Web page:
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På skive



Berlin-based Ignaz Schick began his musical career as a sax player in free jazz and avant-rock bands under the mentorship of trumpeter Don Cherry, before becoming a turntablist, sound and visual artist. Fellow-Berliner, jazz drummer Oliver Steidle is known from the bands Klima Kalima, Der Rote Bereich and Oli Steidle & the Killing Popes. Schick and Steidle began collaborating as the Ilog duo around 2013 and recorded their debut, self-titled album in December 2014 (boomslang, 2015). Since then the duo toured all over Europe and collaborated with Norwegian bass hero Ingebrigt Haker-Flaten, German sound artist Jan-Peter Sonntag, American and fellow-Berliner trumpeter Liz Albee and Australian double bass player Mike Majkowski. The sophomore «ILOG2» was recorded in Berlin in August 2020 and is released on Schick’s label, Zarek.

«ILOG2» suggests a more refined and subtle approach to the art of turntablism plus drums, contrasting the restless and intense noisy cut-ups of «ILOG», but, still, quite an eccentric and mischievous one. Schick and Steidle take hip-hop, techno, dubstep and house techniques, and both are clearly well-versed with these dance-oriented genres, and transform the rhythmic tools and smart quotes into elusive non-idiomatic, free-improvisation meets noise textures. These multilayered textures shed a fresh and ironic look on the overly macho DJ’s schools of music and the often cerebral modes of free-improvisation, stripping all from familiar clichés.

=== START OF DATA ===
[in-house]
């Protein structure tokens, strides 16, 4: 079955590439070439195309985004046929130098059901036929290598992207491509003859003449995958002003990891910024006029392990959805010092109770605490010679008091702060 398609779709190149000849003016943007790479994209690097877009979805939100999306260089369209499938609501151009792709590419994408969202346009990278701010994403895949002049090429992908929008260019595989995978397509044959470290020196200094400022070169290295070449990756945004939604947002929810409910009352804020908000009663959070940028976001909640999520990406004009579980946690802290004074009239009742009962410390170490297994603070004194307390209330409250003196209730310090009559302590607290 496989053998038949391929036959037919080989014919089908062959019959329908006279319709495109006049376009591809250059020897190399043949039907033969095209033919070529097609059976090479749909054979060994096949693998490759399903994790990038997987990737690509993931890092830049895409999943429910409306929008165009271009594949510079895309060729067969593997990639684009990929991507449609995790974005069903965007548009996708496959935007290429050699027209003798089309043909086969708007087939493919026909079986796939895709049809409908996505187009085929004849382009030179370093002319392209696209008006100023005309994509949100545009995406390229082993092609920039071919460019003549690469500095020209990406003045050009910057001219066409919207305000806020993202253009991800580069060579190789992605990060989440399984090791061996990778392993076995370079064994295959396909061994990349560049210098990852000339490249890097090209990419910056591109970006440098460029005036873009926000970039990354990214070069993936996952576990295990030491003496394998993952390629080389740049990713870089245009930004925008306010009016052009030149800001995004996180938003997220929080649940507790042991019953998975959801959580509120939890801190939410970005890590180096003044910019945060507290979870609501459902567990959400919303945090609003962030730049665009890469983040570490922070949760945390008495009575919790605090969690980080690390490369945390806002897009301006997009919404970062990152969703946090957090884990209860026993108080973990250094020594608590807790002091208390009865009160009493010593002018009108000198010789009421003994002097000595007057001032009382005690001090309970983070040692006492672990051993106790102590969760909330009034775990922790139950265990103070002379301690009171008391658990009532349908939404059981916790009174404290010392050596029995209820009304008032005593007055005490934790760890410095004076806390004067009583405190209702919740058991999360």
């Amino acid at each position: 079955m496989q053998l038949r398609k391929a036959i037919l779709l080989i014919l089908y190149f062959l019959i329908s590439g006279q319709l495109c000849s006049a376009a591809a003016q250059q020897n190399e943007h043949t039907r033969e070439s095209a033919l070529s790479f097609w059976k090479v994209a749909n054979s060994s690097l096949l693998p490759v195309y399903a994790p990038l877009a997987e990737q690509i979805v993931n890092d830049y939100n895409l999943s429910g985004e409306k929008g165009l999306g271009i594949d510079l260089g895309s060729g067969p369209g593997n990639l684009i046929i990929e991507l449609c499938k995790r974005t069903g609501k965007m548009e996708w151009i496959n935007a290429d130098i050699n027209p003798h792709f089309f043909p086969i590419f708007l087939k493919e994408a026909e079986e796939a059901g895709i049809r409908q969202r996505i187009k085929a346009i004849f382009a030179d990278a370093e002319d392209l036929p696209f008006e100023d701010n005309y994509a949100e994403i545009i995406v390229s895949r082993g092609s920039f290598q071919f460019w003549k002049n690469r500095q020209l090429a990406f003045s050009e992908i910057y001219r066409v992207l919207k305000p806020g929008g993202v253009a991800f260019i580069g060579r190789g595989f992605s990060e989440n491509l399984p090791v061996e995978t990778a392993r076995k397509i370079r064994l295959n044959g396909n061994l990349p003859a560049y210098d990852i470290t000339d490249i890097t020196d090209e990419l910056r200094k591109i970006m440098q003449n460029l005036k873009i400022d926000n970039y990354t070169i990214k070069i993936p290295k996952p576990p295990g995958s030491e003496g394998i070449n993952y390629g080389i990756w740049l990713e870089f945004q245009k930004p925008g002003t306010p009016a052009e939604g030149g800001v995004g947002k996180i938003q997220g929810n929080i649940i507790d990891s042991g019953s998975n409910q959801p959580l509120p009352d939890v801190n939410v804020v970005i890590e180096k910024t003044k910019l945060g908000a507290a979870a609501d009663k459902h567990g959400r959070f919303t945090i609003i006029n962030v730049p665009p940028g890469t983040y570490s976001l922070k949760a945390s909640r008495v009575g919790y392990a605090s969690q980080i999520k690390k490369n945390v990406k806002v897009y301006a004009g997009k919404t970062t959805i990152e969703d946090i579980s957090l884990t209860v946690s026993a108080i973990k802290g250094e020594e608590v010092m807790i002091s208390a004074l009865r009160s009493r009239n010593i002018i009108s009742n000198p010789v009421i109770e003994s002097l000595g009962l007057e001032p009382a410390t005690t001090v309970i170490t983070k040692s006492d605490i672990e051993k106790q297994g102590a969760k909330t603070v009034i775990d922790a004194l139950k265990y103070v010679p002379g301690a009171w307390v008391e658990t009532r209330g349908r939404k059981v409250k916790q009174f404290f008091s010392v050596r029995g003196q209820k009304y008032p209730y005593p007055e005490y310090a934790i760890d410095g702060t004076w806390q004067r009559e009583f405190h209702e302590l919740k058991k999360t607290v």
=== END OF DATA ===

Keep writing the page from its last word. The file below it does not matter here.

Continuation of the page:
The stormy opening of «ILOG2» states «Fuck the DJ» on the hyperactive deconstruction of hip-hop misogynistic quotes and samples of  «There is no escaping». You may need advanced acrobatic skills to dance along with this piece, or on the like-minded «This is not a love song» and «In Your Face». But, later on, «Using the secret», «Spanish ghetto music brat» and «And the day never went away», Schick and Steidle offer evocative, cinematic narratives comprised of nuanced and multilayered abstract noises, fragmented and heavily processed rhythmic patterns and clever samples. «Dog on the edge» collides tortured sax sounds with cartoonish beats, while «The dominant force» expands the monotonicity of jungle breakbeats with abstract noises and a more playful pulse.  Schick and Steidle even trip with «Flying Saucer» in distant, chilled-out atmospheres.

Eyal Hareuveni  

Ignaz Schick (turntables, voltage-controlled sampler, looper, pitch shifter), Oliver Steidle (dr, perc, sampler, kaosspad) 

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